John Baptiste was one of the first gravediggers ever employed in Salt Lake City in the late 1800‘s. He lived in a two-room house with a lean-to at the corner of K Street and Temple and he was believed to be well-off and lived comfortably.
He was also known to be a hard worker and punctual, always carrying out his appointed duties at the city cemetery. He was a quiet fellow though and had few friends, so most people never paid much attention to him as he went about his work.
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About three years after Baptiste came to work for the city, a man died in Salt Lake City and was, of course, buried by the gravedigger in the local cemetery. A short time later, the man’s brother came to Utah from the east.
He was not familiar with the Mormon religion as his brother had been and wished to have his sibling returned to the east to be buried in the family plot. His wish was granted and the grave was uncovered.
The casket was pried open and the corpse inside was discovered to be nude and lying in the coffin facedown, as though it had been dumped there.
Needless to say, the brother was outraged and city officials began an immediate investigation. The investigation focused on John Baptiste and several men were assigned to keep him and the cemetery under surveillance.
Soon after another burial, Baptiste was seen pushing a wheelbarrow from a nearby storage shed to a freshly opened grave. Authorities stopped him and found a pile of clothing hidden in the bushes. The corpse had been removed from the grave, his clothing removed, and was now being moved from the storage shed in the wheelbarrow.
Baptiste was arrested and his home was searched. His house was filled with clothing! He had used some of it for drapes and furniture covers and in the cellar, a large vat was placed for boiling the clothing of the dead.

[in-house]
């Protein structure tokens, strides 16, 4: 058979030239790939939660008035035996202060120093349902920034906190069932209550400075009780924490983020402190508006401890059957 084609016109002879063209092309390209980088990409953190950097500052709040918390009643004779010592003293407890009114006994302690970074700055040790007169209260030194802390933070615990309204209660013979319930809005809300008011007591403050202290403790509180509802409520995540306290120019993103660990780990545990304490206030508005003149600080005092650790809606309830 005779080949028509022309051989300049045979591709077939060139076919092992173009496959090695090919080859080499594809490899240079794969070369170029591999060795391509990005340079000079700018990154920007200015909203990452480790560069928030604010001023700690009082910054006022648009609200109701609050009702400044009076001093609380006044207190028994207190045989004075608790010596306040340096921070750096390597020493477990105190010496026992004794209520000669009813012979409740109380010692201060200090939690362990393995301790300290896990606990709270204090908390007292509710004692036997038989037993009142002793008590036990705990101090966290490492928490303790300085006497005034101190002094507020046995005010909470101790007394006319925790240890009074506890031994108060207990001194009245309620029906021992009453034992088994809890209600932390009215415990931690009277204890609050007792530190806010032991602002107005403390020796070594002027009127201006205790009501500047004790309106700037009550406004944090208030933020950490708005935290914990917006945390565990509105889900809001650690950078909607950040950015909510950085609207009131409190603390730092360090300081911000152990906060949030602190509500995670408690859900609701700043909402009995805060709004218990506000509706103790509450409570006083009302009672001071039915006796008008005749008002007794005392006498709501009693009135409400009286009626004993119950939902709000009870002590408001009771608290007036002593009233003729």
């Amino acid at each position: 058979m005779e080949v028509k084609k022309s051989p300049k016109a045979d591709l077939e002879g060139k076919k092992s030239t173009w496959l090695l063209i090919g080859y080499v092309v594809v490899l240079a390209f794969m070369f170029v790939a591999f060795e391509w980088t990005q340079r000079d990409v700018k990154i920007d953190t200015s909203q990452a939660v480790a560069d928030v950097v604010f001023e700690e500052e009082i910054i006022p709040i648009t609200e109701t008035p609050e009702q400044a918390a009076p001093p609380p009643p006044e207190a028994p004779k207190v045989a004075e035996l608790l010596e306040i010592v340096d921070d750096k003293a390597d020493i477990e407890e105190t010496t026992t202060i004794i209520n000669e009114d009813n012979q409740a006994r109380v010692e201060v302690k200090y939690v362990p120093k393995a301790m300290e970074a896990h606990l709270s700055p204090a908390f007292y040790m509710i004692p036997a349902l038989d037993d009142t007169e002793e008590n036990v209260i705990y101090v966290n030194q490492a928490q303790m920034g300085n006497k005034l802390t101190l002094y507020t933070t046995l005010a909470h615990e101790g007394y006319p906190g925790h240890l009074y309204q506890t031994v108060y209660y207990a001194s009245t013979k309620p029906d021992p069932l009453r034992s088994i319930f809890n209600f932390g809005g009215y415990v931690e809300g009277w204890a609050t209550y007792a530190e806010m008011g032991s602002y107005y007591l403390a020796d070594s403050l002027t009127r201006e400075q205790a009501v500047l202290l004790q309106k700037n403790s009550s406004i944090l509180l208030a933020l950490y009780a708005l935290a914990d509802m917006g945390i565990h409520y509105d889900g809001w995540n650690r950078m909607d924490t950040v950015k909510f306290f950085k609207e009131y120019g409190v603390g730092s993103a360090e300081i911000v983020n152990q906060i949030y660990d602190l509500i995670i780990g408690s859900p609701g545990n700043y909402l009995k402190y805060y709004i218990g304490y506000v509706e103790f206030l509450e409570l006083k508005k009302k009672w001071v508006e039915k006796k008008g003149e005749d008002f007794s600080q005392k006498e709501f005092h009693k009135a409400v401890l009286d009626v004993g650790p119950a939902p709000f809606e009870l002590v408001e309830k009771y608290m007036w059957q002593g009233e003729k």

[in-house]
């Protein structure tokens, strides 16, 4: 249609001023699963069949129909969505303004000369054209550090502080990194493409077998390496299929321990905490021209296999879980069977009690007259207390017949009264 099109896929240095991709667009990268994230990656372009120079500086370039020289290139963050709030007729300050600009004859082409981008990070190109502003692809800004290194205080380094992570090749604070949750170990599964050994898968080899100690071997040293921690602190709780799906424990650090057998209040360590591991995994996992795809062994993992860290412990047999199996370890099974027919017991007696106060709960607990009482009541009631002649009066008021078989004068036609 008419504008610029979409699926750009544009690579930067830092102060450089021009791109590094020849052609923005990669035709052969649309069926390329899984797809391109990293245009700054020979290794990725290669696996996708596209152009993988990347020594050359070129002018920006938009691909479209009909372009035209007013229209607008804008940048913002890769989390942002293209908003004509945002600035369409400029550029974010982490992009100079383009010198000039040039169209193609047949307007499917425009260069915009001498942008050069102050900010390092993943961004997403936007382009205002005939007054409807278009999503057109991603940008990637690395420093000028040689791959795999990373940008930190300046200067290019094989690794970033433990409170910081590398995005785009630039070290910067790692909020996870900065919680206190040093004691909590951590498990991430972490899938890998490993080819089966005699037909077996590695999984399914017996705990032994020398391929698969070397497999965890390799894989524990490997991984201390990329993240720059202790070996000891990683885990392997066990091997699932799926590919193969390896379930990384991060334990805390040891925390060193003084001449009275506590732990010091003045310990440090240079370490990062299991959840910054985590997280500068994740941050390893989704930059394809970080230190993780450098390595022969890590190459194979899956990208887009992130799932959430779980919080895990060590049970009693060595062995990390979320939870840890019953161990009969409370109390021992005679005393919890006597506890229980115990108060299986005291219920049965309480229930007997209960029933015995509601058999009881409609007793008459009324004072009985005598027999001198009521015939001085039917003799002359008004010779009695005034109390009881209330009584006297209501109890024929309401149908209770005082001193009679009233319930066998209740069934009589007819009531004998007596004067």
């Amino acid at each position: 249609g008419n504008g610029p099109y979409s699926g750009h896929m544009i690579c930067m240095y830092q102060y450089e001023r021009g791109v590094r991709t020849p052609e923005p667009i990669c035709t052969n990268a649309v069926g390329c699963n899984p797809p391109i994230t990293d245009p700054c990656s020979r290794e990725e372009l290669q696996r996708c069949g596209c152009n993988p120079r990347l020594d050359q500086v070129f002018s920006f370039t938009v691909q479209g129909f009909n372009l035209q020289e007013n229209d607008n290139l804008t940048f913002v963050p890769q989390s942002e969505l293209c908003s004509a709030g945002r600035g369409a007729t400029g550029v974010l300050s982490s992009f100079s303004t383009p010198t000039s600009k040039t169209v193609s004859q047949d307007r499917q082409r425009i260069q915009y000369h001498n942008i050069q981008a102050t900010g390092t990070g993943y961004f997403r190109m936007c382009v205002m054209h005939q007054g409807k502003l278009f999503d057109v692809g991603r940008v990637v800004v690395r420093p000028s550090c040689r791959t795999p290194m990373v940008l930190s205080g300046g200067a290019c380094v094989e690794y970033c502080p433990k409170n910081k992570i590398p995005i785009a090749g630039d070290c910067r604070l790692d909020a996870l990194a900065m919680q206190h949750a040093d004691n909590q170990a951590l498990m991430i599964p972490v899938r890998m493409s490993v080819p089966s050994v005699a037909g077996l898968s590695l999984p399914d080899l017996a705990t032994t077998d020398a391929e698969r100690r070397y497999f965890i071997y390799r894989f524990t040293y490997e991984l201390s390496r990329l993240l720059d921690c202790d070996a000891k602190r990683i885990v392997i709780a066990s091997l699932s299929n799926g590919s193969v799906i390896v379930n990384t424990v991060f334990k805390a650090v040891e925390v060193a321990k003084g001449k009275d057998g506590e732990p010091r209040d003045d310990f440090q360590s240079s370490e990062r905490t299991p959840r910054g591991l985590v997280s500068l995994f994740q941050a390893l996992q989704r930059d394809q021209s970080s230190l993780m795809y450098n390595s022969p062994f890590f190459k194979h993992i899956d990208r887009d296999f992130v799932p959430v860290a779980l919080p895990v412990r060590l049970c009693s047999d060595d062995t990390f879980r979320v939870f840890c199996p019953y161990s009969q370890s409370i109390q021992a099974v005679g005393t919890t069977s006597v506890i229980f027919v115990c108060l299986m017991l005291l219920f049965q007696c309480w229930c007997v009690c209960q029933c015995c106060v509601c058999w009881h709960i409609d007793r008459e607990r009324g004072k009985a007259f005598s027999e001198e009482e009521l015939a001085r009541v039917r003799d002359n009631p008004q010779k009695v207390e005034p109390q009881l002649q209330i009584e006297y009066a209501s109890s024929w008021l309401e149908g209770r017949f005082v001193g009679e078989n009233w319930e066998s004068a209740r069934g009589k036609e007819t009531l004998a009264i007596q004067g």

The news spread and local citizens descended on the cemetery to check on their deceased loved ones. Authorities believed that he had stolen clothing from more than 350 corpses.
All of the clothing from Baptiste’s home was taken to City Hall for identification by relatives. They also went to local second-hand stores, where they learned the gravedigger had sold large amounts of jewelry for cash.
And what became of Baptiste? He was tried and convicted of grave robbery, was branded with a hot iron and exiled to an island in the Great Salt Lake, northwest of the city.
There has been some dispute as to where he was sent, either to barren Fremont Island or the larger Antelope Island. Regardless, he was put ashore there, never to return to Salt Lake City again. But this was not the end.
A few weeks later, lawmen returned to the island to check on the prisoner, only to discover that he had vanished. A search discovered the remains of a fire and a small shelter, but no Baptiste.
Some believe that he may have taken his own life and others that he built a raft and escaped, but no matter, he was never heard from again. Or was he?
It has been said that Baptiste still haunts the shores and beaches of the lake today. The stories claim that he has been seen walking along the water’s edge, clutching in his hands a bundle of wet, rotted clothing.